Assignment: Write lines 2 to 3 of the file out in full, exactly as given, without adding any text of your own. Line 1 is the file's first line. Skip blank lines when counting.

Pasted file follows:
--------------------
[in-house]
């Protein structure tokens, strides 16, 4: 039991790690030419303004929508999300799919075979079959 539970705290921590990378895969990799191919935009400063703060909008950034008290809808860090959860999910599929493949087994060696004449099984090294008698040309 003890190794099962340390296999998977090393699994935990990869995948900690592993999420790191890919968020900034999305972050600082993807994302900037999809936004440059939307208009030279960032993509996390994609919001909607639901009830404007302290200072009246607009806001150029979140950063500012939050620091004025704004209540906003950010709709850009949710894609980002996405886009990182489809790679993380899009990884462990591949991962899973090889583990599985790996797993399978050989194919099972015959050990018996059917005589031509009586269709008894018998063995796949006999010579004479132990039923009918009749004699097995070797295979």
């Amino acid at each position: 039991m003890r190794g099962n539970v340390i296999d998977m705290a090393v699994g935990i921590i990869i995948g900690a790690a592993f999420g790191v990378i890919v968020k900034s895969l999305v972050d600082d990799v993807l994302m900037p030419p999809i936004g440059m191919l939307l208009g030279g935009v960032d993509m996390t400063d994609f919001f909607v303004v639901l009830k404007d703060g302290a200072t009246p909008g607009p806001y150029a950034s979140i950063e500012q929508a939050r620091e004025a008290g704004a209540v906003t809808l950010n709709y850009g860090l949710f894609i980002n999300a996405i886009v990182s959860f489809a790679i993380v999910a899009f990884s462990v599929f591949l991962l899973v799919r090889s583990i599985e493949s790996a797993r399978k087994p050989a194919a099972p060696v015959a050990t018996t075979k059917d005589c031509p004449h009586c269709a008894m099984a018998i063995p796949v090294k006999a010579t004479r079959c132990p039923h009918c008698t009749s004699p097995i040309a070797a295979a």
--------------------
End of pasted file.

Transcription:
């Protein structure tokens, strides 16, 4: 039991790690030419303004929508999300799919075979079959 539970705290921590990378895969990799191919935009400063703060909008950034008290809808860090959860999910599929493949087994060696004449099984090294008698040309 003890190794099962340390296999998977090393699994935990990869995948900690592993999420790191890919968020900034999305972050600082993807994302900037999809936004440059939307208009030279960032993509996390994609919001909607639901009830404007302290200072009246607009806001150029979140950063500012939050620091004025704004209540906003950010709709850009949710894609980002996405886009990182489809790679993380899009990884462990591949991962899973090889583990599985790996797993399978050989194919099972015959050990018996059917005589031509009586269709008894018998063995796949006999010579004479132990039923009918009749004699097995070797295979």
């Amino acid at each position: 039991m003890r190794g099962n539970v340390i296999d998977m705290a090393v699994g935990i921590i990869i995948g900690a790690a592993f999420g790191v990378i890919v968020k900034s895969l999305v972050d600082d990799v993807l994302m900037p030419p999809i936004g440059m191919l939307l208009g030279g935009v960032d993509m996390t400063d994609f919001f909607v303004v639901l009830k404007d703060g302290a200072t009246p909008g607009p806001y150029a950034s979140i950063e500012q929508a939050r620091e004025a008290g704004a209540v906003t809808l950010n709709y850009g860090l949710f894609i980002n999300a996405i886009v990182s959860f489809a790679i993380v999910a899009f990884s462990v599929f591949l991962l899973v799919r090889s583990i599985e493949s790996a797993r399978k087994p050989a194919a099972p060696v015959a050990t018996t075979k059917d005589c031509p004449h009586c269709a008894m099984a018998i063995p796949v090294k006999a010579t004479r079959c132990p039923h009918c008698t009749s004699p097995i040309a070797a295979a």